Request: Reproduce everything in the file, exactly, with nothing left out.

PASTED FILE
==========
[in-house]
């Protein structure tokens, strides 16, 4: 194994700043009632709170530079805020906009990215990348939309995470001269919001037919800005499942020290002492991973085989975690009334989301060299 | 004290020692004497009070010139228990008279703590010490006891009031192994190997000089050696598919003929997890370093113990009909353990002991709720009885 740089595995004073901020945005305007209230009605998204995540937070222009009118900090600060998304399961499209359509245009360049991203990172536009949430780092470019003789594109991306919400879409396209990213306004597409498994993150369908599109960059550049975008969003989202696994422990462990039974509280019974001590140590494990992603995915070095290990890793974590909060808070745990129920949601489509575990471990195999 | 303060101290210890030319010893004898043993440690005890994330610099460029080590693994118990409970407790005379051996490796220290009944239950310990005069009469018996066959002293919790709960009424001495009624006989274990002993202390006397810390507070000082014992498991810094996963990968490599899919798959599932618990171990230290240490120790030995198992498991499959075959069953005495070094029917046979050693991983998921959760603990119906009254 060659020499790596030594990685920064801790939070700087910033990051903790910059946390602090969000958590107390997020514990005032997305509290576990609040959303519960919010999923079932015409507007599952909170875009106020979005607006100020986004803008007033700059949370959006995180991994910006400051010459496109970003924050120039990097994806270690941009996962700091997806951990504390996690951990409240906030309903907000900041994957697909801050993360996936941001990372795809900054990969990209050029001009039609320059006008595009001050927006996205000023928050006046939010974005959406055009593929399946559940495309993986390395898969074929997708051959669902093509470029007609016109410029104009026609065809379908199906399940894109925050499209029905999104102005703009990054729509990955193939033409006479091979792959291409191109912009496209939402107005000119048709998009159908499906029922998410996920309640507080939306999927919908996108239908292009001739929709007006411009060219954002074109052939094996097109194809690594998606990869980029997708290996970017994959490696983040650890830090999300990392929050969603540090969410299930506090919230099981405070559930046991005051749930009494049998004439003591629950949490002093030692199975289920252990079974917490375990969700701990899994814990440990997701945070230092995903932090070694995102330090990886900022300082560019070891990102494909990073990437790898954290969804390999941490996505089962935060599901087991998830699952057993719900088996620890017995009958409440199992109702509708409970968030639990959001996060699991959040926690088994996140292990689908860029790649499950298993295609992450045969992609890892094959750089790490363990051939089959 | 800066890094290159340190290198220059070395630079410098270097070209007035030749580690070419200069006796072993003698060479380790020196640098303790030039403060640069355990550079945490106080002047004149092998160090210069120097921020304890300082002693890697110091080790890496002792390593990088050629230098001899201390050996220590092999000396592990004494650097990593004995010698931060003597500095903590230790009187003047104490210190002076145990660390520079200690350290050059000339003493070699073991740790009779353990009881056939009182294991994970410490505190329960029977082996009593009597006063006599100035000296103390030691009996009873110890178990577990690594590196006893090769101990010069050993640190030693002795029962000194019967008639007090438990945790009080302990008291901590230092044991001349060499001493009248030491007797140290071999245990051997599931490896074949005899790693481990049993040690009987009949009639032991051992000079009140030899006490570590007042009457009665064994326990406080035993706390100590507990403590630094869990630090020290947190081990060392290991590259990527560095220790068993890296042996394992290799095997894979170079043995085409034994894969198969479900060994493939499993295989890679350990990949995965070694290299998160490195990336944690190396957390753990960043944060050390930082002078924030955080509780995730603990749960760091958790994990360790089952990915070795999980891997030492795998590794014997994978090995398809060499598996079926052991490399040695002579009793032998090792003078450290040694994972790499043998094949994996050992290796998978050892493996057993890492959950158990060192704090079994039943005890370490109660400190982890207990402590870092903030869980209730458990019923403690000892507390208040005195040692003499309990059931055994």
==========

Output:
[in-house]
């Protein structure tokens, strides 16, 4: 194994700043009632709170530079805020906009990215990348939309995470001269919001037919800005499942020290002492991973085989975690009334989301060299 | 004290020692004497009070010139228990008279703590010490006891009031192994190997000089050696598919003929997890370093113990009909353990002991709720009885 740089595995004073901020945005305007209230009605998204995540937070222009009118900090600060998304399961499209359509245009360049991203990172536009949430780092470019003789594109991306919400879409396209990213306004597409498994993150369908599109960059550049975008969003989202696994422990462990039974509280019974001590140590494990992603995915070095290990890793974590909060808070745990129920949601489509575990471990195999 | 303060101290210890030319010893004898043993440690005890994330610099460029080590693994118990409970407790005379051996490796220290009944239950310990005069009469018996066959002293919790709960009424001495009624006989274990002993202390006397810390507070000082014992498991810094996963990968490599899919798959599932618990171990230290240490120790030995198992498991499959075959069953005495070094029917046979050693991983998921959760603990119906009254 060659020499790596030594990685920064801790939070700087910033990051903790910059946390602090969000958590107390997020514990005032997305509290576990609040959303519960919010999923079932015409507007599952909170875009106020979005607006100020986004803008007033700059949370959006995180991994910006400051010459496109970003924050120039990097994806270690941009996962700091997806951990504390996690951990409240906030309903907000900041994957697909801050993360996936941001990372795809900054990969990209050029001009039609320059006008595009001050927006996205000023928050006046939010974005959406055009593929399946559940495309993986390395898969074929997708051959669902093509470029007609016109410029104009026609065809379908199906399940894109925050499209029905999104102005703009990054729509990955193939033409006479091979792959291409191109912009496209939402107005000119048709998009159908499906029922998410996920309640507080939306999927919908996108239908292009001739929709007006411009060219954002074109052939094996097109194809690594998606990869980029997708290996970017994959490696983040650890830090999300990392929050969603540090969410299930506090919230099981405070559930046991005051749930009494049998004439003591629950949490002093030692199975289920252990079974917490375990969700701990899994814990440990997701945070230092995903932090070694995102330090990886900022300082560019070891990102494909990073990437790898954290969804390999941490996505089962935060599901087991998830699952057993719900088996620890017995009958409440199992109702509708409970968030639990959001996060699991959040926690088994996140292990689908860029790649499950298993295609992450045969992609890892094959750089790490363990051939089959 | 800066890094290159340190290198220059070395630079410098270097070209007035030749580690070419200069006796072993003698060479380790020196640098303790030039403060640069355990550079945490106080002047004149092998160090210069120097921020304890300082002693890697110091080790890496002792390593990088050629230098001899201390050996220590092999000396592990004494650097990593004995010698931060003597500095903590230790009187003047104490210190002076145990660390520079200690350290050059000339003493070699073991740790009779353990009881056939009182294991994970410490505190329960029977082996009593009597006063006599100035000296103390030691009996009873110890178990577990690594590196006893090769101990010069050993640190030693002795029962000194019967008639007090438990945790009080302990008291901590230092044991001349060499001493009248030491007797140290071999245990051997599931490896074949005899790693481990049993040690009987009949009639032991051992000079009140030899006490570590007042009457009665064994326990406080035993706390100590507990403590630094869990630090020290947190081990060392290991590259990527560095220790068993890296042996394992290799095997894979170079043995085409034994894969198969479900060994493939499993295989890679350990990949995965070694290299998160490195990336944690190396957390753990960043944060050390930082002078924030955080509780995730603990749960760091958790994990360790089952990915070795999980891997030492795998590794014997994978090995398809060499598996079926052991490399040695002579009793032998090792003078450290040694994972790499043998094949994996050992290796998978050892493996057993890492959950158990060192704090079994039943005890370490109660400190982890207990402590870092903030869980209730458990019923403690000892507390208040005195040692003499309990059931055994």